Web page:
September 20, 2013
To: New Mexico Game & Fish Commission
From: New Mexico Chapter, Backcountry Hunters & Anglers
Issue: Regulating Unmanned Aerial Vehicle Systems (Drones) in Hunting
Unmanned Aerial Vehicle Systems (commonly called “drones”) are increasingly important in the military and have high potential to contribute to the fields of wildlife biology, search-and-rescue, agriculture and many other applications. However, in private hands there is small but growing interest in using these highly sophisticated remote-controlled aircraft to scout, monitor and stalk big game. Backcountry Hunters & Anglers believes this technology represents a widespread opportunity for abuse, and if not regulated early poses a significant threat to fair chase hunting and fair distribution of hunting opportunity.
According to the UAVS Industry Association: “While military operations continue to dominate current UAS applications, the future will see increasing use of UAVs in parapublic and civil roles. It is important for the growth of the industry that paths to the civil market are opened as early as possible and UAVS takes very seriously the challenges of operating UAVs in the civil environment.” According to an article in the New York Times, one company sells 7,000 civilian UAVs a year, more than the US military drone fleet. As one industry promoter predicted, “the sky is going to be black with these things.”
A YouTube video posted January 2013 depicts a Norwegian man stalking a moose with a remote controlled UVAS. The moose seemed perplexed, as it watched the machine hover above and monitor its every move. There are also online videos of UVAs with night-vision and heat-sensing technology being used to detect and kill feral hogs in the southeastern United States.
It takes little imagination to visualize how an unscrupulous hunter or outfitter might use these powerful machines to scour a mountain range looking for a bighorn ram or harass a pronghorn herd across the distant prairie to hunters. Or to flush waterfowl off ponds to waiting hunters.
While Backcountry Hunters & Anglers acknowledges the potential beneficial use of UAVS for science and game surveys, we feel strongly that state wildlife departments should curtail their use to protect the principles of fair chase and fair opportunity. We have a responsibility to make sure that hunting remains a primitive pursuit involving woodcraft and skill, and does not merely exploit technology.
Is this technology regulated in current hunting regulations?
While we understand that New Mexico Fish & Game Regulations specifically restrict the use of aircraft to “Shoot at, pursue, harass, harry, drive or rally any protected species by use of or from a motor-driven vehicle, powerboat, sailboat or aircraft. OR Hunt from, signal locations of protected species to hunters from or harass game with aircraft; hunt protected species observed from aircraft within 48 hours of observation; or hunt protected species the same day of air travel, except by commercial airline or direct flight to a landing strip”, it is also our understanding that the Federal Aviation Authority (FAA) currently does not consider personal drones operated under 500 feet as an “aircraft” (see attached article from BHA’s “Backcountry Journal” for further description).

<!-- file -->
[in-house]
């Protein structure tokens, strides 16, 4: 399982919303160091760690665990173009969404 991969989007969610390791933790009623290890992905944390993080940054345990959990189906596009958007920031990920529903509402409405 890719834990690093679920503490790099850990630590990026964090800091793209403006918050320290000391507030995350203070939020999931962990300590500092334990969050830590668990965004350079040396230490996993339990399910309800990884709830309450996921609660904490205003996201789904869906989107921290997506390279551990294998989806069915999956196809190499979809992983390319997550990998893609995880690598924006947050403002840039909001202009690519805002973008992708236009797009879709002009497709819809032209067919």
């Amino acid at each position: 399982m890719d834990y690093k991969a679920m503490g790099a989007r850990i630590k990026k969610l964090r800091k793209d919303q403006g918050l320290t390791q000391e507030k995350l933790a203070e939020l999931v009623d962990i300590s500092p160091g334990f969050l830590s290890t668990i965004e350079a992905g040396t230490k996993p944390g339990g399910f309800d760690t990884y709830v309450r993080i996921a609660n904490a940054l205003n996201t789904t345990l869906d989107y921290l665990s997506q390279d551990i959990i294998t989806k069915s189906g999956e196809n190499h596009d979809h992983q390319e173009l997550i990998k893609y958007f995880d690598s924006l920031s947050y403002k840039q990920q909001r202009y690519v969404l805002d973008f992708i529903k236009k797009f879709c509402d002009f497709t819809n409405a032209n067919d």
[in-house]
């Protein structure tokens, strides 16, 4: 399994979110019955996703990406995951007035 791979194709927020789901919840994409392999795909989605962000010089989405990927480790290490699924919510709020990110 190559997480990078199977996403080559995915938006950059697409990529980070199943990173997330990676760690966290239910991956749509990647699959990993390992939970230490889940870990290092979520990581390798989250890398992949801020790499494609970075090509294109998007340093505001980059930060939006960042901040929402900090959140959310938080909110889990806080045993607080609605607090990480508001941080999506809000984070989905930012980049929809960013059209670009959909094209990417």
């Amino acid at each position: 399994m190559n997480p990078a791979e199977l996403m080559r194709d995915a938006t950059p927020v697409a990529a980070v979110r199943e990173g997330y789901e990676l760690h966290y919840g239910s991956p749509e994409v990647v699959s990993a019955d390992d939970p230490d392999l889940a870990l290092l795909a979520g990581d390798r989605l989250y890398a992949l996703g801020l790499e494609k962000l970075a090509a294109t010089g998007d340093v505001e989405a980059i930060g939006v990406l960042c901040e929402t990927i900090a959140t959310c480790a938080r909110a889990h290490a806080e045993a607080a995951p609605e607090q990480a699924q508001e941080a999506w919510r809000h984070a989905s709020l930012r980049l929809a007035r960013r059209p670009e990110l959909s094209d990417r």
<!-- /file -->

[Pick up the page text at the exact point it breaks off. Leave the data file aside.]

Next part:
Therefore, we strongly urge that the New Mexico Game & Fish Commission adopt regulations which specifically prohibit the use of personal drones during the hunting season. New Mexico BHA believes such a regulation is necessary to ensure that drones are NEVER used to scout or hunt ANY of our wildlife, including predators. Drones are a clear violation of fair chase and have no place in our rich tradition of hunting game using personal wits, strength and experience.
We appreciate NMGF staff’s commitment to ensuring that clarifying language which prohibits the use of drones for scouting and hunting throughout the hunting season is provided when the chapter regulations are updated. We ask that this revised language:
- Be broader than the current regulations regarding use of aircraft, which state that it is illegal to: Shoot at, pursue, harass, harry, drive or rally any protected species by use of or from a motor-driven vehicle, powerboat, sailboat or aircraft. OR Hunt from, signal locations of protected species to hunters from or harass game with aircraft; hunt protected species observed from aircraft within 48 hours of observation; or hunt protected species the same day of air travel, except by commercial airline or direct flight to a landing strip.
- Include an outright ban of drones for any scouting during the hunting season.
- Include clarifying language that ensures unmanned, remote controlled aircraft are included within the definition of “aircraft.”
We ask that the NMGF commission please support these efforts by directing staff to draft and propose regulations which ensure personal drones are prohibited for hunting all game species in New Mexico – the threats to our hunting traditions and the principles of fair chase are just too great to do otherwise.
The New Mexico Backcountry Hunters & Anglers Board
Peter Lupsha, Tome
Oscar Simpson, Albuquerque
- New York Times. “A Drones Eye-View of Nature.” May 6, 2013.
- The Unmanned Aerial Vehicle Systems Association (UAVS). Website.
- New York Times. “Domestic Drones Stir Imaginations, Concerns.” March 17, 2013.
- Youtube. “Da Moose.”
- Ars Technica. “Hunting Feral Hogs. At Night. With Drones.” May 3, 2013.